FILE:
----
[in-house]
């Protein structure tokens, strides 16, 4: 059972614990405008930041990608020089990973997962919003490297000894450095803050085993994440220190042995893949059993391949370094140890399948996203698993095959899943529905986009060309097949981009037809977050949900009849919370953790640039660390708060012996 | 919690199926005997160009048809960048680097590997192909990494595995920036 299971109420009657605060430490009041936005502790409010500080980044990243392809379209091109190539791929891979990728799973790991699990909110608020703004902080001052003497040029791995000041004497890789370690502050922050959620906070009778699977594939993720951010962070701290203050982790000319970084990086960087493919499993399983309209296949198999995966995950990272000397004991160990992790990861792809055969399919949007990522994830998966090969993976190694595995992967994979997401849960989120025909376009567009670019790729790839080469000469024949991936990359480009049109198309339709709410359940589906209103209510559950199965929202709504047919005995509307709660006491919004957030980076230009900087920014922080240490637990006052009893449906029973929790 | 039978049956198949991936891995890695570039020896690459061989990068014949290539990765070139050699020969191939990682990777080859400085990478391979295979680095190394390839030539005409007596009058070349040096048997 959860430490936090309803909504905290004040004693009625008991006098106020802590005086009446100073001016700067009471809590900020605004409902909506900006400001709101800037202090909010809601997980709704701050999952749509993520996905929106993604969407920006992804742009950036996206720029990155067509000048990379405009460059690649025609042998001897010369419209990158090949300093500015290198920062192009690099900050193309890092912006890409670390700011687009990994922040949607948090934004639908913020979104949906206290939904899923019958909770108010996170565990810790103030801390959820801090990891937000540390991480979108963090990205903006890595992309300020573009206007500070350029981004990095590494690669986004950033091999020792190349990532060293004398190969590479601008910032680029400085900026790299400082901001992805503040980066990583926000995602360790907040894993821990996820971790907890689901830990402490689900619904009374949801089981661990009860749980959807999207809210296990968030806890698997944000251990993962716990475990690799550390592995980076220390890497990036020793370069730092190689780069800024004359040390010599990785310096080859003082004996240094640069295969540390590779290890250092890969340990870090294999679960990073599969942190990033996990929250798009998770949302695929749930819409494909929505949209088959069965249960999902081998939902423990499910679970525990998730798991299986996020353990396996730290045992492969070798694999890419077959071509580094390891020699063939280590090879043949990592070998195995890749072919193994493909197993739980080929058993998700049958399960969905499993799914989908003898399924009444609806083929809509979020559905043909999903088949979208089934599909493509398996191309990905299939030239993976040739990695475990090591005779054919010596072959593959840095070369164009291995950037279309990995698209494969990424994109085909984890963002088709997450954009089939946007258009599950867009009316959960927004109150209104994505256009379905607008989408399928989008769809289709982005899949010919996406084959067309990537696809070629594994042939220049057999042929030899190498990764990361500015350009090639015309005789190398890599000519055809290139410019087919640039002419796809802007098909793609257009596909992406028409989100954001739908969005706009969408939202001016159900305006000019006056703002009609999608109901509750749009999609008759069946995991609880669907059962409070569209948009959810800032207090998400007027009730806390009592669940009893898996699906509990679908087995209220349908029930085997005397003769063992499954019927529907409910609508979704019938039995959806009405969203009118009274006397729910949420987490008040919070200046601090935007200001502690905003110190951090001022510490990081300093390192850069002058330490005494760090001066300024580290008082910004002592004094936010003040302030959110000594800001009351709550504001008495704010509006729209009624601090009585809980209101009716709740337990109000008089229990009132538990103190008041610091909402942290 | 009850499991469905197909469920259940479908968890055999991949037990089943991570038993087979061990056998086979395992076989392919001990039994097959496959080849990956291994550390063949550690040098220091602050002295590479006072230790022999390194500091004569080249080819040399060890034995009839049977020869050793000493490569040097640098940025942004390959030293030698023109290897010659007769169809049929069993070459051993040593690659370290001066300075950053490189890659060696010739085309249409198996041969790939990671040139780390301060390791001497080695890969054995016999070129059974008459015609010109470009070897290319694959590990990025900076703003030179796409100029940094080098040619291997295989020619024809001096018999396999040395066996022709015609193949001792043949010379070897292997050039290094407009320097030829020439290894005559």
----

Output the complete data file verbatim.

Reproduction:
[in-house]
């Protein structure tokens, strides 16, 4: 059972614990405008930041990608020089990973997962919003490297000894450095803050085993994440220190042995893949059993391949370094140890399948996203698993095959899943529905986009060309097949981009037809977050949900009849919370953790640039660390708060012996 | 919690199926005997160009048809960048680097590997192909990494595995920036 299971109420009657605060430490009041936005502790409010500080980044990243392809379209091109190539791929891979990728799973790991699990909110608020703004902080001052003497040029791995000041004497890789370690502050922050959620906070009778699977594939993720951010962070701290203050982790000319970084990086960087493919499993399983309209296949198999995966995950990272000397004991160990992790990861792809055969399919949007990522994830998966090969993976190694595995992967994979997401849960989120025909376009567009670019790729790839080469000469024949991936990359480009049109198309339709709410359940589906209103209510559950199965929202709504047919005995509307709660006491919004957030980076230009900087920014922080240490637990006052009893449906029973929790 | 039978049956198949991936891995890695570039020896690459061989990068014949290539990765070139050699020969191939990682990777080859400085990478391979295979680095190394390839030539005409007596009058070349040096048997 959860430490936090309803909504905290004040004693009625008991006098106020802590005086009446100073001016700067009471809590900020605004409902909506900006400001709101800037202090909010809601997980709704701050999952749509993520996905929106993604969407920006992804742009950036996206720029990155067509000048990379405009460059690649025609042998001897010369419209990158090949300093500015290198920062192009690099900050193309890092912006890409670390700011687009990994922040949607948090934004639908913020979104949906206290939904899923019958909770108010996170565990810790103030801390959820801090990891937000540390991480979108963090990205903006890595992309300020573009206007500070350029981004990095590494690669986004950033091999020792190349990532060293004398190969590479601008910032680029400085900026790299400082901001992805503040980066990583926000995602360790907040894993821990996820971790907890689901830990402490689900619904009374949801089981661990009860749980959807999207809210296990968030806890698997944000251990993962716990475990690799550390592995980076220390890497990036020793370069730092190689780069800024004359040390010599990785310096080859003082004996240094640069295969540390590779290890250092890969340990870090294999679960990073599969942190990033996990929250798009998770949302695929749930819409494909929505949209088959069965249960999902081998939902423990499910679970525990998730798991299986996020353990396996730290045992492969070798694999890419077959071509580094390891020699063939280590090879043949990592070998195995890749072919193994493909197993739980080929058993998700049958399960969905499993799914989908003898399924009444609806083929809509979020559905043909999903088949979208089934599909493509398996191309990905299939030239993976040739990695475990090591005779054919010596072959593959840095070369164009291995950037279309990995698209494969990424994109085909984890963002088709997450954009089939946007258009599950867009009316959960927004109150209104994505256009379905607008989408399928989008769809289709982005899949010919996406084959067309990537696809070629594994042939220049057999042929030899190498990764990361500015350009090639015309005789190398890599000519055809290139410019087919640039002419796809802007098909793609257009596909992406028409989100954001739908969005706009969408939202001016159900305006000019006056703002009609999608109901509750749009999609008759069946995991609880669907059962409070569209948009959810800032207090998400007027009730806390009592669940009893898996699906509990679908087995209220349908029930085997005397003769063992499954019927529907409910609508979704019938039995959806009405969203009118009274006397729910949420987490008040919070200046601090935007200001502690905003110190951090001022510490990081300093390192850069002058330490005494760090001066300024580290008082910004002592004094936010003040302030959110000594800001009351709550504001008495704010509006729209009624601090009585809980209101009716709740337990109000008089229990009132538990103190008041610091909402942290 | 009850499991469905197909469920259940479908968890055999991949037990089943991570038993087979061990056998086979395992076989392919001990039994097959496959080849990956291994550390063949550690040098220091602050002295590479006072230790022999390194500091004569080249080819040399060890034995009839049977020869050793000493490569040097640098940025942004390959030293030698023109290897010659007769169809049929069993070459051993040593690659370290001066300075950053490189890659060696010739085309249409198996041969790939990671040139780390301060390791001497080695890969054995016999070129059974008459015609010109470009070897290319694959590990990025900076703003030179796409100029940094080098040619291997295989020619024809001096018999396999040395066996022709015609193949001792043949010379070897292997050039290094407009320097030829020439290894005559």